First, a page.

The New York Times notes that issues surrounding the impeachment inquiry made their way into Mr. Sullivan’s confirmation process:

Senate Democrats also asked Mr. Sullivan about Mr. Trump’s request that the government of Ukraine look into former Vice President Joseph R. Biden Jr., a leading Democratic candidate for president, and his son Hunter Biden. Asked if he believed it was appropriate for the president to demand investigations into domestic political opponents, Mr. Sullivan said, “I don’t think that would be in accord with our values.”

The nomination of Mr. Sullivan was voted upon on Thursday, December 12, 2019. AMr. Sullivan was confirmed, 70-22. ll of the Republicans voted YES. All 22 NO votes came from Democrats.  Casey voted NO and Toomey voted YES.

We have a new person in charge of Wildlife and Endangered Species

Senate Confirmation Vote on Aurelia Skipwith as Director of the United States Fish and Wildlife Service

The Director of United States Fish and Wildlife Service is responsible for not just the health of lakes and fisheries, but also management of the endangered species rules.  For that role, President Trump chose a former Monsanto employee who made a $5,600 donation to the Trump presidential campaign in the days after her nomination (after a decade of making no political contributions).

That information was from an article in The Guardian, who also quoted Jayson O’Neill, deputy director of the Western Values Project. He declared:

[Her] résumé is surprisingly scant for someone that would be charged with managing America’s fish and wildlife… Like so many other Trump political appointees, Skipwith has already rubbed elbows with oil and gas interests and is poised to continue to curry favors for special interests at the expense of our public lands, fish and wildlife if she is confirmed.

A coalition of dozens of wildlife protection and environmental groups submitted a joint letter to senators where they asked lawmakers to vote no on Skipwith’s nomination.  The correspondence stated, in part, that in her previous work as the interior department’s deputy assistant secretary of fish, wildlife and parks, she “…undermined scientific integrity and the work of career scientists at the Service and circumvented the Endangered Species Act at the behest of the coal industry, putting numerous species at risk of extinction.”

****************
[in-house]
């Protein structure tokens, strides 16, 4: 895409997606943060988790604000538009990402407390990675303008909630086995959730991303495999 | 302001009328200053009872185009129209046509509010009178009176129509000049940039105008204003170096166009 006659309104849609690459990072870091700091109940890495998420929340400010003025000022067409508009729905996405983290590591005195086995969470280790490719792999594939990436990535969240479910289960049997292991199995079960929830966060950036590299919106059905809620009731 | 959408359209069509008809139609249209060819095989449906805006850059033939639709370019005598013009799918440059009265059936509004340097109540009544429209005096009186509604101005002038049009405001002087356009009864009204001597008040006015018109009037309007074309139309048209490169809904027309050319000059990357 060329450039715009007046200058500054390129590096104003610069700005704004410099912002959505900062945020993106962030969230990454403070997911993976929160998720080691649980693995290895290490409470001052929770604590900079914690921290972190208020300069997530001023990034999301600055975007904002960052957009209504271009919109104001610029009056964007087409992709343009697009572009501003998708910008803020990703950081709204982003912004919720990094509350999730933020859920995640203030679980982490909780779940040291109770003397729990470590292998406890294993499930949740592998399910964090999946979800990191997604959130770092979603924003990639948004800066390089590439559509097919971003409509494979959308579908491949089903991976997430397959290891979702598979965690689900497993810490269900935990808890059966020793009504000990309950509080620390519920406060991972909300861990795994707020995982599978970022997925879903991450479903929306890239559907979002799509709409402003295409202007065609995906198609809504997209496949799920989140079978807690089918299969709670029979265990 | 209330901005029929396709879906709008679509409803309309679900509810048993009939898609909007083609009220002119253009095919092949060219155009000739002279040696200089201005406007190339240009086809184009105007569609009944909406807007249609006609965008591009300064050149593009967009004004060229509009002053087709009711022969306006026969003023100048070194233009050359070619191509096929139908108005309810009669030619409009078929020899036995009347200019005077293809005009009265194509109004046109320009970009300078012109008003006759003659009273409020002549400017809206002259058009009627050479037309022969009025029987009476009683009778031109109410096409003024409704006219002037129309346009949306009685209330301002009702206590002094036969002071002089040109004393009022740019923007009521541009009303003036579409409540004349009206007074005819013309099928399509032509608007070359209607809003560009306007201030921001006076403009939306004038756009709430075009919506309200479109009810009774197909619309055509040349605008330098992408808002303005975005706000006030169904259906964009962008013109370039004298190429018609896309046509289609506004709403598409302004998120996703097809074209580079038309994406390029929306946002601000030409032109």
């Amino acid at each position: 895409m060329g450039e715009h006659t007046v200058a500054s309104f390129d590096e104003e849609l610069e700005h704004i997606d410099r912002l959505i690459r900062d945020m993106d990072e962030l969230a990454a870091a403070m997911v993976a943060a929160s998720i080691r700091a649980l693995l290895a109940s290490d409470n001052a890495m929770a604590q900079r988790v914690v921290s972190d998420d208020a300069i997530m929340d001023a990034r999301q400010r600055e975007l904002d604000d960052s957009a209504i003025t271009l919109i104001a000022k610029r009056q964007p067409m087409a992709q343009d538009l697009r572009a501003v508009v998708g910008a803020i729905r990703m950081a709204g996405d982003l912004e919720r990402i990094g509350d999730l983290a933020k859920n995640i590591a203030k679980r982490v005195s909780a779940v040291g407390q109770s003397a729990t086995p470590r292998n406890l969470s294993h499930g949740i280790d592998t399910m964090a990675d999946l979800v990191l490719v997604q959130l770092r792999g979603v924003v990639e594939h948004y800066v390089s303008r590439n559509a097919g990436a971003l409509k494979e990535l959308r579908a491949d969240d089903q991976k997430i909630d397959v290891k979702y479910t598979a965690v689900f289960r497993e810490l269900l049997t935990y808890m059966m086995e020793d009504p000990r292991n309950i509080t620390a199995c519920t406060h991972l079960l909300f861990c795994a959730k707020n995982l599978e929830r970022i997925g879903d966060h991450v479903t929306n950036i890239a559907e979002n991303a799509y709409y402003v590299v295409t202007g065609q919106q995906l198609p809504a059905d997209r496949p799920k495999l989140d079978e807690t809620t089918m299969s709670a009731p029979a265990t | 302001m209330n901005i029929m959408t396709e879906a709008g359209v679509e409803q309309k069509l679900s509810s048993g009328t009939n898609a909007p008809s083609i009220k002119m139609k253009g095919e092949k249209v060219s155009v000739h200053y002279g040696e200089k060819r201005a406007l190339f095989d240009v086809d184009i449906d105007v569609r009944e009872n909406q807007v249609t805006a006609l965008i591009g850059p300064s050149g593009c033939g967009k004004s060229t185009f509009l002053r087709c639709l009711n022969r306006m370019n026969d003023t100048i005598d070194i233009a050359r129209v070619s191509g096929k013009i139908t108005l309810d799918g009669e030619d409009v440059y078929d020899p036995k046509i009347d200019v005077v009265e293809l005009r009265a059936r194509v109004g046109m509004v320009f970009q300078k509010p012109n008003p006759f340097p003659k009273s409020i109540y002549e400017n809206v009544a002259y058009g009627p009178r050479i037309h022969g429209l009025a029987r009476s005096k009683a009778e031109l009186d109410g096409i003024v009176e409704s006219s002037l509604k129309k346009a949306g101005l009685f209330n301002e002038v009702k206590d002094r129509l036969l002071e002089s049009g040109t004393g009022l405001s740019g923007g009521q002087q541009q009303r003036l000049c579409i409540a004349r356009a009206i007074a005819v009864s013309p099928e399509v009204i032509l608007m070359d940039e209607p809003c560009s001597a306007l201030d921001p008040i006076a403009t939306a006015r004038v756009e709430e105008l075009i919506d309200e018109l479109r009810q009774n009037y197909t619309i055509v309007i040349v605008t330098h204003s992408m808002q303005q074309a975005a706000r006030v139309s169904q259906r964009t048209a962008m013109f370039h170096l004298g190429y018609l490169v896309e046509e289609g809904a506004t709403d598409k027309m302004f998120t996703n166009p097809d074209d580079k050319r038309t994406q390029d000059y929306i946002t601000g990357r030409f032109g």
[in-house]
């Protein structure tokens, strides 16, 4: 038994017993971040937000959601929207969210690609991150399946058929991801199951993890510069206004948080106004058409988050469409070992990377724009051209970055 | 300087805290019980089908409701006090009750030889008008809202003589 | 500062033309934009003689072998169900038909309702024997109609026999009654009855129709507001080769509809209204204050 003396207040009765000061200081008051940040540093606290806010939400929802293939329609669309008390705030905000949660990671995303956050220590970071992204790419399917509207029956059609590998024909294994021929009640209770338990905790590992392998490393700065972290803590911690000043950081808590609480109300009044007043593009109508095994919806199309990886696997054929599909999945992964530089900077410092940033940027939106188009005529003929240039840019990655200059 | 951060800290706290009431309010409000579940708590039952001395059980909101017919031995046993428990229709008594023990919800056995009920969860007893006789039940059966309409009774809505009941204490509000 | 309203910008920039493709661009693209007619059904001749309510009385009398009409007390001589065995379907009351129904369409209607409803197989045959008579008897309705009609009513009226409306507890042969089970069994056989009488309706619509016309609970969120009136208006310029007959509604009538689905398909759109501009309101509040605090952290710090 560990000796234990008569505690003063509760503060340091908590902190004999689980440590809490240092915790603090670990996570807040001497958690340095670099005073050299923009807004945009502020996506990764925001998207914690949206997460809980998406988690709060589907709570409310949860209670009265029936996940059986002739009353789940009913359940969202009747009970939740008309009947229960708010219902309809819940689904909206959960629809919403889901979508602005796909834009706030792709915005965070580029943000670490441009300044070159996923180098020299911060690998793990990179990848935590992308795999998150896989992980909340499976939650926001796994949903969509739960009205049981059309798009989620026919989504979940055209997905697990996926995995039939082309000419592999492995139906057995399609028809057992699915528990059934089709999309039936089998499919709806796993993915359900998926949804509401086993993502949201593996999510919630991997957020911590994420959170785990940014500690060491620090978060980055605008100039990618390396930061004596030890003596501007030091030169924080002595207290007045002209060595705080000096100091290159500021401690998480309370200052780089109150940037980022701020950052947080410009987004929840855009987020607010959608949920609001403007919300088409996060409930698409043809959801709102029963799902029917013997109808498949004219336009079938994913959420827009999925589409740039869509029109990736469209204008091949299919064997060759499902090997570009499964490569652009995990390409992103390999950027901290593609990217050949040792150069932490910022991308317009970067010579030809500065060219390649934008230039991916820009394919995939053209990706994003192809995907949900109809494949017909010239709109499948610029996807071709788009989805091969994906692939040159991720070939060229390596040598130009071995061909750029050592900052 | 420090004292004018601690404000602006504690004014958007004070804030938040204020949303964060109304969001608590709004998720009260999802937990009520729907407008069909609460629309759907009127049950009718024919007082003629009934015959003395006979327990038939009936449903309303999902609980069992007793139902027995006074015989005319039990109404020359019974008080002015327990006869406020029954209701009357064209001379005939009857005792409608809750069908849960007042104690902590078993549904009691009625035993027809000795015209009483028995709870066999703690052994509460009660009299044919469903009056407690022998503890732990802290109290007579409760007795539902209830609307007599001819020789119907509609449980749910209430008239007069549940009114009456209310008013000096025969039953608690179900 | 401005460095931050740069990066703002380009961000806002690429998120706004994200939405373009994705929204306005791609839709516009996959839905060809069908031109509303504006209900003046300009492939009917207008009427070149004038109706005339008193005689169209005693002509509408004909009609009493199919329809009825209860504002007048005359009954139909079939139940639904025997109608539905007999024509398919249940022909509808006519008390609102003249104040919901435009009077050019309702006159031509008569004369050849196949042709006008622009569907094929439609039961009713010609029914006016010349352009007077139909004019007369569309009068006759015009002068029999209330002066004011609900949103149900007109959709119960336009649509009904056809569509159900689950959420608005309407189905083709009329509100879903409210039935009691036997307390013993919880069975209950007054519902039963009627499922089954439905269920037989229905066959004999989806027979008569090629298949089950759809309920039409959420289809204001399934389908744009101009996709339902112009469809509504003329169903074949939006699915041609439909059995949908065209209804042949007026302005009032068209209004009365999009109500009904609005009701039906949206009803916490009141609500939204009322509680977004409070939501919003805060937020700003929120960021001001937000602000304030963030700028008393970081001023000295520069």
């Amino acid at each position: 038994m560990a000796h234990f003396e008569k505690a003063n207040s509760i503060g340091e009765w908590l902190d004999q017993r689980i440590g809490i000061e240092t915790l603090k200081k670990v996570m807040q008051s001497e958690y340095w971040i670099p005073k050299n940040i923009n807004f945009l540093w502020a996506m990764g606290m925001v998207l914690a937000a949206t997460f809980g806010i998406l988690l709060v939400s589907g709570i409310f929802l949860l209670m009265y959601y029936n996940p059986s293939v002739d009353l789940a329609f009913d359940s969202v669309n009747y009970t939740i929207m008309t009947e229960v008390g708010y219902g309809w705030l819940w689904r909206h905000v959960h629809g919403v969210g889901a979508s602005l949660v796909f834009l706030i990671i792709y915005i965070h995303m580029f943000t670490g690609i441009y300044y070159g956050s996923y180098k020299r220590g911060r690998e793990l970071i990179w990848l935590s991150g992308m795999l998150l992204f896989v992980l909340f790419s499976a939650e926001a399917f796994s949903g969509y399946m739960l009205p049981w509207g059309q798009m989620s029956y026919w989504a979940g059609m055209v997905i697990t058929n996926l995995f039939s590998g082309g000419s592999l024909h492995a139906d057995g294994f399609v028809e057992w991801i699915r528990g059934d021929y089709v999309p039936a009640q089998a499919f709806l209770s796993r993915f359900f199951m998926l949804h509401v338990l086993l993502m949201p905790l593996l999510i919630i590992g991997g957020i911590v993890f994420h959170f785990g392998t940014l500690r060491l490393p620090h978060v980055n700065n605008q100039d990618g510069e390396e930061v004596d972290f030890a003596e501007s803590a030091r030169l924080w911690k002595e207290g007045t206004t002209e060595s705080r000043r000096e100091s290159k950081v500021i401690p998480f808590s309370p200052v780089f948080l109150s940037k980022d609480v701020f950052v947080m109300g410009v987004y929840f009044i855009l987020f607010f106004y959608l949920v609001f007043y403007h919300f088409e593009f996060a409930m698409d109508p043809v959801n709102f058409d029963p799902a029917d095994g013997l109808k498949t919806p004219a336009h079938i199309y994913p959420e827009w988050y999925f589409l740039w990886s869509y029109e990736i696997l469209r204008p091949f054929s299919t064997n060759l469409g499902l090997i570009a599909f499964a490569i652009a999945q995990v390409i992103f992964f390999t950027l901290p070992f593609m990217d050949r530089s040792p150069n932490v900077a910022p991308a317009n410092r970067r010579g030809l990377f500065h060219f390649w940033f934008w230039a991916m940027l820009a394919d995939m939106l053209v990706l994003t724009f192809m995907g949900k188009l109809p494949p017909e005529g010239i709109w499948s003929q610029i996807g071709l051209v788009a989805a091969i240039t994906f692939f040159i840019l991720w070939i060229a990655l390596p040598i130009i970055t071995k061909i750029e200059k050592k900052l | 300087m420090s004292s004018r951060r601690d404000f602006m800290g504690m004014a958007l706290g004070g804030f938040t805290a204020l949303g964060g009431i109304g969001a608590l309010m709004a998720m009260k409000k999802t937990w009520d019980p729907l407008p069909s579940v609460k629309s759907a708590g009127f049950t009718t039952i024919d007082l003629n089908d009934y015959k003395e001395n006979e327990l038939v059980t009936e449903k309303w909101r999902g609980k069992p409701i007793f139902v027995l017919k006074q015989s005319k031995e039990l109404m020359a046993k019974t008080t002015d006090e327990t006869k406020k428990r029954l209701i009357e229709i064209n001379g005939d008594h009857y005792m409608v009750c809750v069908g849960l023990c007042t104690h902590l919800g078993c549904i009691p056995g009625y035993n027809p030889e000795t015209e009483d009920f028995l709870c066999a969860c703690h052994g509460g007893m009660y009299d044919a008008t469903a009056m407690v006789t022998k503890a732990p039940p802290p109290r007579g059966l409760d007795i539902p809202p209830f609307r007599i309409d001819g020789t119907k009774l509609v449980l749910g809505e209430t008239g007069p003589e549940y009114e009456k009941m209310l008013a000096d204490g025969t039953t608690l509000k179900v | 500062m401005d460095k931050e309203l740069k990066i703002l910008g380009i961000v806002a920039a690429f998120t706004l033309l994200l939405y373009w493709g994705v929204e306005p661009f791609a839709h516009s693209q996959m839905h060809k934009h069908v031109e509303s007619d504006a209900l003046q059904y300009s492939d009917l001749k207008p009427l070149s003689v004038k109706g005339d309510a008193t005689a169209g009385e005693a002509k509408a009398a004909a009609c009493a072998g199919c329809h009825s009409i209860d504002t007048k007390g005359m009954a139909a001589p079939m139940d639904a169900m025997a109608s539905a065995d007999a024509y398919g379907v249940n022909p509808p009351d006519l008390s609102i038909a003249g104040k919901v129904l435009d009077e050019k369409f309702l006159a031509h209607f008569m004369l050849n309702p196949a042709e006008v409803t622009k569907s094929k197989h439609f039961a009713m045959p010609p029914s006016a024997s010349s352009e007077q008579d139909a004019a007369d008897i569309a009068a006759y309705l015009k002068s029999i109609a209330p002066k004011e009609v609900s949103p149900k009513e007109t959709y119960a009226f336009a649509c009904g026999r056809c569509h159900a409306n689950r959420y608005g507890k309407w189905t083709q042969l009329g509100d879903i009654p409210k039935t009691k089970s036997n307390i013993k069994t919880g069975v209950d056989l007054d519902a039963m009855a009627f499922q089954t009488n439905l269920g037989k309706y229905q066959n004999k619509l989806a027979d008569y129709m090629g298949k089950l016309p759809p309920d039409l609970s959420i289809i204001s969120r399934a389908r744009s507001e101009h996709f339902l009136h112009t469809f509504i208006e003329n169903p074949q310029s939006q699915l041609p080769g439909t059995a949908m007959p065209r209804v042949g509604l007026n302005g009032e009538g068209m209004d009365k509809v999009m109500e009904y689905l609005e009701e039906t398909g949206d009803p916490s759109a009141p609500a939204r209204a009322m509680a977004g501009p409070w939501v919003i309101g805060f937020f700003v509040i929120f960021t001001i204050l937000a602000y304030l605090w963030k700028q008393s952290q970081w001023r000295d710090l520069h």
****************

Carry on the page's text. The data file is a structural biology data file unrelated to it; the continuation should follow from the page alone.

The Senate voted on Ms. Skipwith’s nomination on Thursday, December 12, 2019. She was confirmed, 52-39. All Republicans present voted YES.  They were joined by three Democrats – Alabama’s Doug Jones, Arizona’s Kyrsten Simena, and West Virginia’s Joe Manchin. Casey voted NO and Toomey voted YES.

Unanimously passed legislation

The following bills were passed through unanimous consent or voice vote (which presumes unanimity, as any member can object to the voice vote and ask for a roll call). This list excludes bills related to post offices, stamps, memorials, awareness weeks and other ceremonial activities.

  • H.R. 2051 – Sustainable Chemistry Research and Development Act
  • H.R. 3318 – Emerging Transportation Security Threats Act 
  • H.R. 3469 – Covert Testing and Risk Mitigation Improvement Act
  • H.R. 3669 – Weatherizing Infrastructure in the North and Terrorism Emergency Readiness Act
  • H.R. 4355 – Identifying Outputs of Generative Adversarial Networks Act
  • H.R. 4372 – MSI STEM Achievement Act
  • H.R. 4373 – Engineering Biology Research and Development Act
  • H.R. 4402 – Inland Waters Security Review Act
  • H.R. 4566 – Virginia Beach Strong Act
  • H.R. 4727 – Department of Homeland Security Mentor-Protege Program Act
  • H.R. 4739 – Synthetic Opioid Exposure Prevention and Training Act
  • S. 256 – Esther Martinez Native American Languages Programs Reauthorization Act
  • S. 737 – Building Blocks of STEM Act
  • H.R. 5035 – Television Viewer Protection Act 
  • H.R. 5363 – Fostering Undergraduate Talent by Unlocking Resources for Education Act
  • H.R. 2333 – Support for Suicide Prevention Coordinators Act
  • S. Res.150 – A resolution expressing the sense of the Senate that it is the policy of the United States to commemorate the Armenian Genocide through official recognition and remembrance
  • H.R. 4713 – Department of Homeland Security Office of Civil Rights and Civil Liberties Authorization Act

Call to Action 

Attend an – MoveOn – Indivisible Event on Tuesday, December 17th!

This Friday the national leadership of several coordinated activist groups decided to break the glass and pull the alarm.  There will be over 400 rallies to support impeachment around the country on December 17th. Most events are to be held at 5:30 PM, but check the website below to confirm the details for the event nearest you.  Several members of your MoCTrack team are involved in the organizing and planning of the Rapid Response events, which explains why this week’s report is a votes-only affair.

PLEASE prioritize turning out to an event near you. 

And a special plea to those of you in South Eastern Pennsylvania – if you are capable of doing so, please join us in front of Representative Brian Fitzpatrick’s office in Langhorne, PA. Fitzpatrick is the last Republican in SEPA, and he is one of the most vulnerable GOP MoCs in Congress.  As he is a former FBI agent, there is some small hope to believe he might vote YES on the Obstruction of Congress charge… BUT ONLY IF WE CAN PUT ON ENOUGH PRESSURE.  

ALL of these rallies are important to show the wide support for impeachment – every single one.  But… if you want to turn out to a rally where your presence has a chance to have an appreciable effect on the vote, we’d love to have you with us in Bucks County.

This report was brought to you by the Pennsylvania MoCTrack team: 

  • Elayne Baker 
  • Gary Garb
  • Helen a.k.a. @ElastigirlVotes
  • Linda Houk
  • Kierstyn Piotrowski Zolfo

We can always use additional assistance. Our Congresspeople are always busy and there is always more for us to cover — tasks big and small to fit any level of time commitment or experience. Can you help us out?  Please email and put “MoCTrack Help” in the subject. Thanks!

DemCast is an advocacy-based 501(c)4 nonprofit. We have made the decision to build a media site free of outside influence. There are no ads. We do not get paid for clicks. If you appreciate our content, please consider a small monthly donation.